- Eliminate spending on arts, and humanities, public broadcasting, etc. Contributions to these kinds of organizations should be left to charitable organizations.
I’m sure the list would be different and much larger if I took enough additional time.
According to data compiled by the Social Security Administration:
- A man reaching age 65 today can expect to live, on average, until age 83.
- A woman turning age 65 today can expect to live, on average, until age 85.
And those are just averages. About one out of every four 65-year-olds today will live past age 90, and one out of 10 will live past age 95.
Thanks to the Des Moines Register for printing the editorial by Peter Morici on 2/16/2013. (Obama blackmailing taxpayers to stick blame on Republicans – see link below.) President Obama and other politicians and pundits who say the sky will fall if the sequestration cuts are allowed to go into effect are using misleading fear tactics. Politicians at all levels of government who don’t want to see spending cuts always say that the services that will be cut are those that are the most needed and the most visible. Examples include President Obama’s statement in his State Of The Union address: “These sudden, harsh, arbitrary cuts would jeopardize our military readiness. They’d devastate priorities like education, energy, and medical research. They would certainly slow our recovery, and cost us hundreds of thousands of jobs.” Agriculture Secretary Vilsack has warned us that layoffs of food inspector will result in food shortages. A top general stated that troops in Afghanistan will have their stay extended because there won’t be enough money to train replacement troops. Homeland Security Secretary Napolitano said the we should expect increased wait times in airports due to mandatory furloughs of security staff.
Military spending should not be protected from cuts. Every state benefits from military spending, so every state should be prepared to take its share of cuts.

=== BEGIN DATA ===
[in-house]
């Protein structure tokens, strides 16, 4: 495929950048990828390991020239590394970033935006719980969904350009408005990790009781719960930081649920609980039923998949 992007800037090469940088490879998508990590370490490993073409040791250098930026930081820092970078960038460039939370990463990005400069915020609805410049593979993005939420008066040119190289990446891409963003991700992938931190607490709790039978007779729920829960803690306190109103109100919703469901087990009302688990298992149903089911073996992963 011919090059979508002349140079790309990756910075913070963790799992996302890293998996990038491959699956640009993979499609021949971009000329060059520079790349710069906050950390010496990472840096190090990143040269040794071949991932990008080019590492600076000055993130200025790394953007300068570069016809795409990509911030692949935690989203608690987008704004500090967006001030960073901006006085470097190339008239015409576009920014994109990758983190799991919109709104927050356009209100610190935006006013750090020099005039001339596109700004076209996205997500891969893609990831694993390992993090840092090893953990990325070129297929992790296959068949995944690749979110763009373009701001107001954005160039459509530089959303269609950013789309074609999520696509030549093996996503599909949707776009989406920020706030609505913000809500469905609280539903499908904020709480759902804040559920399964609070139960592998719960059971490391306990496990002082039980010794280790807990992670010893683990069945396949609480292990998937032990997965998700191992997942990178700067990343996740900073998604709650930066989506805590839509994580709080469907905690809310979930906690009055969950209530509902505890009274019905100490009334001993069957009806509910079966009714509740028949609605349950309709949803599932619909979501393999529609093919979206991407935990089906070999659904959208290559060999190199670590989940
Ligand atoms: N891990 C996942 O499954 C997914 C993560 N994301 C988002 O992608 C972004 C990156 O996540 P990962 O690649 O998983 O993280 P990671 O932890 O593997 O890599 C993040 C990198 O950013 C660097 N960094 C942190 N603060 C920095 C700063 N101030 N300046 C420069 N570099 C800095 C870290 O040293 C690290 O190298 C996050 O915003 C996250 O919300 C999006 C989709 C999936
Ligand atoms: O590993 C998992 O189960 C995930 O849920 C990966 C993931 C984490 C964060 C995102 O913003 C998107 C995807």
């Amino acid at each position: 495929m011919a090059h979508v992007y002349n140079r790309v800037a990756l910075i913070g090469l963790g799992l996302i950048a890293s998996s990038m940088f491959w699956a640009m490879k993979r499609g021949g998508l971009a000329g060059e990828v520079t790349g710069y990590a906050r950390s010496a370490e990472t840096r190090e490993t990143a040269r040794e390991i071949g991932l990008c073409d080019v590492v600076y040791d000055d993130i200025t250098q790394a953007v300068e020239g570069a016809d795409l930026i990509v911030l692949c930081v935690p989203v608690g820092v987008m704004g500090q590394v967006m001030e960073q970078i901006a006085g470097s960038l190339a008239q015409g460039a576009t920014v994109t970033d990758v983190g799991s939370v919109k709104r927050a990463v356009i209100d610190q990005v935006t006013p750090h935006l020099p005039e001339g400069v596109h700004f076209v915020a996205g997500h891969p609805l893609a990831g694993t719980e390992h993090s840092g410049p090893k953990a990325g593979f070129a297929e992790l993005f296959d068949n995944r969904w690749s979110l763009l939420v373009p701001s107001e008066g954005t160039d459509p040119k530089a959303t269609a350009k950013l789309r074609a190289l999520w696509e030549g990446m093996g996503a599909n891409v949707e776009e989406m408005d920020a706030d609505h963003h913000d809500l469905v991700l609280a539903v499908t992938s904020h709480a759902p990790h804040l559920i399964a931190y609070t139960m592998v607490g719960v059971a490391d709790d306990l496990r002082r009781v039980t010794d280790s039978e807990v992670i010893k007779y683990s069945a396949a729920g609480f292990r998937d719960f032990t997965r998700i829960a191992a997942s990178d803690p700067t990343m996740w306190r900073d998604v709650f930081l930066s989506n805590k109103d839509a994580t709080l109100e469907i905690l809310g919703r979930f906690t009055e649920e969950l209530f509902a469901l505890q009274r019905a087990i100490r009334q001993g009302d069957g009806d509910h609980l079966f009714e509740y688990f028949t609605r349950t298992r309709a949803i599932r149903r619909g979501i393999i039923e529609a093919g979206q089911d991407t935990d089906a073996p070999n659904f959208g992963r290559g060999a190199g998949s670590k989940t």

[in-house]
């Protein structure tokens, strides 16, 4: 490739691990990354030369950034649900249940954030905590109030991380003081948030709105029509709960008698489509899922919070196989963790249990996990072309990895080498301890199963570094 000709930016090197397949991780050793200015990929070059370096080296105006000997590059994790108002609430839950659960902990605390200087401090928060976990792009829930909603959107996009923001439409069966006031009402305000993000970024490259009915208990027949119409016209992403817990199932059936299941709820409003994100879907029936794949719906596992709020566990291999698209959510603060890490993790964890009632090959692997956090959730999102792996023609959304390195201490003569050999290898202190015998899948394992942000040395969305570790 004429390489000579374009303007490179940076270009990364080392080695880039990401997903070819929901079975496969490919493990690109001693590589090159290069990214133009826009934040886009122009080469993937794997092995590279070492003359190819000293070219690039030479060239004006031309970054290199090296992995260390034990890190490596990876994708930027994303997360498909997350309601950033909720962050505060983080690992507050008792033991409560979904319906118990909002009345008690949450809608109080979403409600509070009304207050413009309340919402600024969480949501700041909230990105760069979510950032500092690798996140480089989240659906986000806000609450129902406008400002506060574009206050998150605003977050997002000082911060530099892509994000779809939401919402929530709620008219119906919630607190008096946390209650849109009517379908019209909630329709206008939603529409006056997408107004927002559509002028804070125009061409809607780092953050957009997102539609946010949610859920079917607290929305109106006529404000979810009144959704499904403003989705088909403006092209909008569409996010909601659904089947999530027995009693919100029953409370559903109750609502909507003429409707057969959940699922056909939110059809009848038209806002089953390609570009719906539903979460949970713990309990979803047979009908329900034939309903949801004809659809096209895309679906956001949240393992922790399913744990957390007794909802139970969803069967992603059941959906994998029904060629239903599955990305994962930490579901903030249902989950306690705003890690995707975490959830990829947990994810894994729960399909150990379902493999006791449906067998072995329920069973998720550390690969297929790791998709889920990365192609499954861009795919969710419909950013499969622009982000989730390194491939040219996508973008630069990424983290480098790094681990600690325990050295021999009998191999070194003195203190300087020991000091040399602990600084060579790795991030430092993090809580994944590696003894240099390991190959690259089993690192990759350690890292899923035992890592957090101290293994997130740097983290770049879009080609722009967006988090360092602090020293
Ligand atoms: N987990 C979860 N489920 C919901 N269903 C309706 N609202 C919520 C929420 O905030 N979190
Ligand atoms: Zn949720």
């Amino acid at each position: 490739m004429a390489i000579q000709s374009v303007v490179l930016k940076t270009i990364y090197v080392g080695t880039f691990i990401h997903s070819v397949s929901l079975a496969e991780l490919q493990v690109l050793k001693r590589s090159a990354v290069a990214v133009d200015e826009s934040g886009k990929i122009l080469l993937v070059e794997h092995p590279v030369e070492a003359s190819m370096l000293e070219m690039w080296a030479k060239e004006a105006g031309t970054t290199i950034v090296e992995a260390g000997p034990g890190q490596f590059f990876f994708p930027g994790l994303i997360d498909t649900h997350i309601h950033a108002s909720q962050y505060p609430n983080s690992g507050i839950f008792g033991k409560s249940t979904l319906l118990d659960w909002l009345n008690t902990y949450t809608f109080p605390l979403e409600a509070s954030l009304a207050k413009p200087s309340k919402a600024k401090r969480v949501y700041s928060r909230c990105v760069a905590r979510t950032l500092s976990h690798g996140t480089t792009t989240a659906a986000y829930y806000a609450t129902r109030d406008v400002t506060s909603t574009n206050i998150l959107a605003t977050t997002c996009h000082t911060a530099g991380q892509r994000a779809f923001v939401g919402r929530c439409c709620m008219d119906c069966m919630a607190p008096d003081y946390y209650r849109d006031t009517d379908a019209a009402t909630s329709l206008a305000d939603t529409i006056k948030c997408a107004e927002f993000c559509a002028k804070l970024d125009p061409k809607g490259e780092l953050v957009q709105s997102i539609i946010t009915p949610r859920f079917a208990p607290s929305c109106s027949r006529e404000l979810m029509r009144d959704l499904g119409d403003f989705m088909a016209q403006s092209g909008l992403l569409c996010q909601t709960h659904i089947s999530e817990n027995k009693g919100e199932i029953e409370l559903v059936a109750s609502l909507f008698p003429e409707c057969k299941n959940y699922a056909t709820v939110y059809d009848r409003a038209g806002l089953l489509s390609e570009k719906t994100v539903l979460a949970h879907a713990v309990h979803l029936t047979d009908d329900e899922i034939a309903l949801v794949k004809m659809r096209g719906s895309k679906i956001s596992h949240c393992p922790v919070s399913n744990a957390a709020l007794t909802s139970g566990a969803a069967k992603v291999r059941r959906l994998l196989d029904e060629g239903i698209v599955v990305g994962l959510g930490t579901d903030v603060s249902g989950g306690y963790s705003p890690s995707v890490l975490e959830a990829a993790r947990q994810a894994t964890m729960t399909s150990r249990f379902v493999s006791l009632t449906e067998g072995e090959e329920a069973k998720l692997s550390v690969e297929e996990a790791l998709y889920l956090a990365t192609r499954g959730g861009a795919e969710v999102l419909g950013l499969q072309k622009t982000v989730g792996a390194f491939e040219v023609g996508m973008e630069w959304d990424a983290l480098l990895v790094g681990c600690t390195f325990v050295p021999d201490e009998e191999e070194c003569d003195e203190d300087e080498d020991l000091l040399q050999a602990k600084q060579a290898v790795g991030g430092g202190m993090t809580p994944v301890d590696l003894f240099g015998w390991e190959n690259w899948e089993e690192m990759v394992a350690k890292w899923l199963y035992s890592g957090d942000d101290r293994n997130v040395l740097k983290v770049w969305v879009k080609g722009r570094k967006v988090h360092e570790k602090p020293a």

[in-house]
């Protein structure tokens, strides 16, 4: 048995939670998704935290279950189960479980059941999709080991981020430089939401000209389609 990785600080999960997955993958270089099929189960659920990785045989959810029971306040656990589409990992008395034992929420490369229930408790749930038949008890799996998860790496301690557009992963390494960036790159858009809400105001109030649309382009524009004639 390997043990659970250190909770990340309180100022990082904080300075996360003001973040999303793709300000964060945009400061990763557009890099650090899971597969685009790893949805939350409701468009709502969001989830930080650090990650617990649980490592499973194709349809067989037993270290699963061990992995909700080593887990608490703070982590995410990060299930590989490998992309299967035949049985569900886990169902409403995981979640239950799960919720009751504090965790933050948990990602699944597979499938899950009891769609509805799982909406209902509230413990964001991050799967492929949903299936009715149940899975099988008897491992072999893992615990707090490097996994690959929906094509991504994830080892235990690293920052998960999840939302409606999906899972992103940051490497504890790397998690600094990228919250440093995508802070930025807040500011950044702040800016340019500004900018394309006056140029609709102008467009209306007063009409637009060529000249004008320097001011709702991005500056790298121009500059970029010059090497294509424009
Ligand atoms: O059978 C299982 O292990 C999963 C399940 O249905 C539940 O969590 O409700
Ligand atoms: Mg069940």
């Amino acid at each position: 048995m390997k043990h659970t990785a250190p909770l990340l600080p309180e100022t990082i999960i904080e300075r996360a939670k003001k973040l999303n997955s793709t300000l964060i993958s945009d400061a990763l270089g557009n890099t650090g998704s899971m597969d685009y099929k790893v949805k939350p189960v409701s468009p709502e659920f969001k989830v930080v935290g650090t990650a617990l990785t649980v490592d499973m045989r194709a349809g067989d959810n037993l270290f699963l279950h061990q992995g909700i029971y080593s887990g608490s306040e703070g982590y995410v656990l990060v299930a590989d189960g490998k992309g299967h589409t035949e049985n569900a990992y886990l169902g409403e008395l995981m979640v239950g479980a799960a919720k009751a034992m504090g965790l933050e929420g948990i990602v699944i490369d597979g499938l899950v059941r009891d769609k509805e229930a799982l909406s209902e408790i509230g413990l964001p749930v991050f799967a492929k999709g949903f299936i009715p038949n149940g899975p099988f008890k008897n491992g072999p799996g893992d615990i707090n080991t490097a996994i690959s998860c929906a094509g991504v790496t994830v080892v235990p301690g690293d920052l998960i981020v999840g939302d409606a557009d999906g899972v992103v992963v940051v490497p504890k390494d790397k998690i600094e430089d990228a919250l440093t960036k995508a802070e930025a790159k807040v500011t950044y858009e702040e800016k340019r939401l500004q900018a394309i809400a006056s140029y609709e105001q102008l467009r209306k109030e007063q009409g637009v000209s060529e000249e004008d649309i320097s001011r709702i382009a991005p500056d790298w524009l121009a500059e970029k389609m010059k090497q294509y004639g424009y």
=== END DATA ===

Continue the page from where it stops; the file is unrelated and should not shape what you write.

Scott Rasmussen wrote the following in the October 2012 issue of Reason magazine.
Only 58 percent of voters are aware that the United States spends more on defense than any other country in the world. And just 33 percent recognize that Washington spends roughly as much on defense as the rest of the world combined. Military spending has grown disproportionately compared to Americans’ own priorities, dwarfing other countries in ways that could soon make taxpayers blink.
Consider: The United States spends more than $2,500 per person on national defense; Russia and our NATO allies each spend about one-fifth that amount, at a time when only 46 percent of Americans have a favorable view of NATO. In the aggregate, while the U.S. is spending close to $900 billion a year on the military and veterans’ affairs, China is coughing up less than $200 billion. North Korea, Iran, and Syria combined spend less than $30 billion. The Pentagon spends more just on research and development than Germany, the United Kingdom, France, Russia, and Japan each spend on their entire defense budgets, according to Cato Institute Vice President Christopher A. Preble’s 2009 book The Power Problem. If we are at risk militarily, it is certainly not for a lack of spending.
Here is the link to the entire article: http://reason.com/archives/2012/09/17/ready-to-cut-military-spending/1